This game-changing invention has suddenly made the Apple Watch useful
'It's something science fiction has imagined for over half a century,' says the man behind it.
When the Apple Watch debuted last year, the world breathed a huge sigh of relief: We could finally mimic Dick Tracy and conduct video calls right from our wrist.
But reality wasn't as rosy. The watch didn't come with a camera. And so while it was good for a few things like fitness tracking, it was still missing that key element. That is, until now.
Jerusalem-based startup Glide, known for its popular video messaging app, unveiled a wristband attachment for the Apple Watch that includes not one, but two cameras. Users can now use their watch to make video calls, take pictures and a whole lot more. Seemingly overnight, the Apple Watch has suddenly become more useful.
"Things are about to change," Ari Roisman, the CEO of Glide, told From The Grapevine when we caught up with him this morning where he was at the airport in Boston catching a flight back home to Israel. "The camera only has value when it's out, when it's persistent, when it's ready to take a photo or video. I'm holding this large device in my hand as I walk around the airport here. I don't want to be holding anything in my hand. But I don't mind looking at my wrist."
He added: "Video messaging on smartwatches will deliver the ultimate convenience in personal communications, eliminating the need to repeatedly reach into one’s pocket to pull out a smartphone."
Glide has been working with Apple for years, ever since the app was created by three young Israeli entrepreneurs back in 2013. MIT Technology Review recently named Roisman, the 33-year-old co-founder, to its list of 35 innovators under 35.
To say the app – which allows users to send video messages as easily as a text message – has found a following would be an understatement. It's become extremely popular with those in long-distance relationships as well as those in the deaf community.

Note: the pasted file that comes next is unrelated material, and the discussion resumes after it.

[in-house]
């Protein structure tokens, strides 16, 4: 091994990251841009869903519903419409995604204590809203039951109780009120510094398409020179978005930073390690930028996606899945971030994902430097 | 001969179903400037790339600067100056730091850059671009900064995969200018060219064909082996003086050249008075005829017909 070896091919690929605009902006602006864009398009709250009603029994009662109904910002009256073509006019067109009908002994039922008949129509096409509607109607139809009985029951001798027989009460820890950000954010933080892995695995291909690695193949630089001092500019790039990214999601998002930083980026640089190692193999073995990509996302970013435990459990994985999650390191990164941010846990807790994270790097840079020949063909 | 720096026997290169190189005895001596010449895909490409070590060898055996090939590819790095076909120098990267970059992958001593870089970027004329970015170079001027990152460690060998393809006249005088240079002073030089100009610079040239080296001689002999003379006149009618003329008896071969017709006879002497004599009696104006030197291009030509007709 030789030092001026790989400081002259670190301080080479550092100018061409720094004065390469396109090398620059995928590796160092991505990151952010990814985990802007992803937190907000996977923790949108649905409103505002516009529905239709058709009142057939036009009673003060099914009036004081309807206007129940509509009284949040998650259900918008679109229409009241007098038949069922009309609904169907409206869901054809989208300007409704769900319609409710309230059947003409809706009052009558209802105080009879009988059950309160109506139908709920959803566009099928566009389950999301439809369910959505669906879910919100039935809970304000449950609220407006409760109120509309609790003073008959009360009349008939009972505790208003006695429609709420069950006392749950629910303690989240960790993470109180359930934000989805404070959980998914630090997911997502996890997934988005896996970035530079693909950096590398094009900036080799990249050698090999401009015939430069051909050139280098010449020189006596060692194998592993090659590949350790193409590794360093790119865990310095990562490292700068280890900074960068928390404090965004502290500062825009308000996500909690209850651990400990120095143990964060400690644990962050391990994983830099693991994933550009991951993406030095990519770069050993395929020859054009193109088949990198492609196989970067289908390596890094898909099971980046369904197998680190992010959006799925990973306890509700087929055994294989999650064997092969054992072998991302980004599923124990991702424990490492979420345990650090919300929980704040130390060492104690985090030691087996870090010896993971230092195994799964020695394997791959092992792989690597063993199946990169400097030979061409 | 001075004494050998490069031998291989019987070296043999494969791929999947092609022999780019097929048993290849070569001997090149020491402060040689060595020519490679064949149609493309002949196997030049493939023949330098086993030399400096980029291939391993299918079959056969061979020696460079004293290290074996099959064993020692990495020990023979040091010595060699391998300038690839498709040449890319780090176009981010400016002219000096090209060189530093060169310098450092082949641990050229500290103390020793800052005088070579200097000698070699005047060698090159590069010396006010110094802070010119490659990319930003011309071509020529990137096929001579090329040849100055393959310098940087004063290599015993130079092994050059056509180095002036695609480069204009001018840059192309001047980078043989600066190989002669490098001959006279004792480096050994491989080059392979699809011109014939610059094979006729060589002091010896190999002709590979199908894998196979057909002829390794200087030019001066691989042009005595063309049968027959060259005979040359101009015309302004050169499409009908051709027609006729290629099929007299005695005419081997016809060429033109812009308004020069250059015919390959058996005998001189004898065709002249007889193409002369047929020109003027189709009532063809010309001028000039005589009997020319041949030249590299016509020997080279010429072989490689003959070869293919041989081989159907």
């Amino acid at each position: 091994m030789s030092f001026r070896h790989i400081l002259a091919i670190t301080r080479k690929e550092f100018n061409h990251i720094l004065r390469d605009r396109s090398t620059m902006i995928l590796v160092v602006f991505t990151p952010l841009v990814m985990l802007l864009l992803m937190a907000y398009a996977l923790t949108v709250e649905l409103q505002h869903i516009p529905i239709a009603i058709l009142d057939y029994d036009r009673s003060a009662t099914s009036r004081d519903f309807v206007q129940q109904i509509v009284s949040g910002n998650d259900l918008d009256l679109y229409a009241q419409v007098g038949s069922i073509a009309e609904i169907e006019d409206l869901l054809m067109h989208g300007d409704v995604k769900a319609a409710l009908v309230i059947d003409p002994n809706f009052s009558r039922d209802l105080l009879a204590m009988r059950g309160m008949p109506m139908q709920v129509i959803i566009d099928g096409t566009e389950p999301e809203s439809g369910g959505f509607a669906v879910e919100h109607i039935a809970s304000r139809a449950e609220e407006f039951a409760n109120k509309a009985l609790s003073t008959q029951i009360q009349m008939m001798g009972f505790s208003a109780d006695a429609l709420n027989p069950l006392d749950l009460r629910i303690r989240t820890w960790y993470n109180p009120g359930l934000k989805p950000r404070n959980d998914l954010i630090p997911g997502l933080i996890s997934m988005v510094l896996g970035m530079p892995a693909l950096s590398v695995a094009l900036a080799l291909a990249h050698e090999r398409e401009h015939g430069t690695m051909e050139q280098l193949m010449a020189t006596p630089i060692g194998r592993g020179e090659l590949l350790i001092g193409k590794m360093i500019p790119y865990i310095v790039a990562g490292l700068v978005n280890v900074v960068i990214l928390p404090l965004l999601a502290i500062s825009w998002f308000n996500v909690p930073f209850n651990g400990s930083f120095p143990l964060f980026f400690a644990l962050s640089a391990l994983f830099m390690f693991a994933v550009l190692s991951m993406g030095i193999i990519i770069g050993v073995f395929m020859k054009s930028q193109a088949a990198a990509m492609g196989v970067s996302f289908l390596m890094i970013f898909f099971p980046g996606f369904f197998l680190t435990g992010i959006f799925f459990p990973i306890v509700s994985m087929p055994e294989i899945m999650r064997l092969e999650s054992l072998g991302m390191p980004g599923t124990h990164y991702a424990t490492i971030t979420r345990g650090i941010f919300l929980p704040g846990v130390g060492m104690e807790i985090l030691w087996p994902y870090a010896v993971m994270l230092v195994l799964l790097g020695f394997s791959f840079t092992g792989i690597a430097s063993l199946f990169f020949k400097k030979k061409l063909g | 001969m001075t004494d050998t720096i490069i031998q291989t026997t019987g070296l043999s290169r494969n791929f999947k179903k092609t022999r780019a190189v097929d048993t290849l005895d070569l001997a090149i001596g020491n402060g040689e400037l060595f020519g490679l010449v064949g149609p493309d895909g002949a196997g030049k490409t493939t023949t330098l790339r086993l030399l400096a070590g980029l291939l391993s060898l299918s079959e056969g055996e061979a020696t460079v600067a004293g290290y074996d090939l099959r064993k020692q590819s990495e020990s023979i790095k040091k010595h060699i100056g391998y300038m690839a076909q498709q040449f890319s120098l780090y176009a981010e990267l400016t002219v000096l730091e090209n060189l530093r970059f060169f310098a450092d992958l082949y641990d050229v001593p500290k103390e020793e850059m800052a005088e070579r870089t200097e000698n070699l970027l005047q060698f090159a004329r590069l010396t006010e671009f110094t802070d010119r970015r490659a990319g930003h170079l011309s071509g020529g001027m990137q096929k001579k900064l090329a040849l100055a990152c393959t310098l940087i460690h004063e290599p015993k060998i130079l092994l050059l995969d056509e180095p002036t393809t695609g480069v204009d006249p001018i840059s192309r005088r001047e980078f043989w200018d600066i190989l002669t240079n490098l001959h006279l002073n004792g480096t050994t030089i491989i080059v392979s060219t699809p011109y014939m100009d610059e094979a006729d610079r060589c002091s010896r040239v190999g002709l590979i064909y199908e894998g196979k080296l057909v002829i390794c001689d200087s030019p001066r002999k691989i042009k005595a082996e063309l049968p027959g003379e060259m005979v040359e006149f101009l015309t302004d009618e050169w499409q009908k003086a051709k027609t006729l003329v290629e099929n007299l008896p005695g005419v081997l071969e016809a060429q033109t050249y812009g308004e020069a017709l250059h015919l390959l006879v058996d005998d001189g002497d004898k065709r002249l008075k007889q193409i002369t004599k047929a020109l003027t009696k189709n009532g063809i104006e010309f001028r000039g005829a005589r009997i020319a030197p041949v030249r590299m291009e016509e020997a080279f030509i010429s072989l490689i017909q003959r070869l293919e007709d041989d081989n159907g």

There are now 20 million registered users. Millions of messages are being sent daily, with the average user sending upwards of 15 messages a day. Since Glide's launch three years ago, more than a billion messages have been sent on the platform.
And with the invention of this new band – preorders are available now – it seems more people will be joining the Glide bandwagon. “Life’s spontaneous moments happen fast and are easy to miss. Having a camera instantly accessible on the wrist makes capturing and sharing incredibly simple and convenient,” Roisman said. “As smartwatches become independent of the phone, wrist cameras will become commonplace for capturing memories and communicating visually. We are thrilled to be the first to deliver on this long-awaited vision – something science fiction has imagined for over half a century.”
As he was boarding the plane, Roisman wanted to tell us one more thing. So he sent us a video message on Glide, of course. "We're moving to a world that is becoming more and more mobile. Where personal computing becomes more and more personal. And naturally we're going to want a camera added to that device," he said. "From a user experience, I think it's very exciting."
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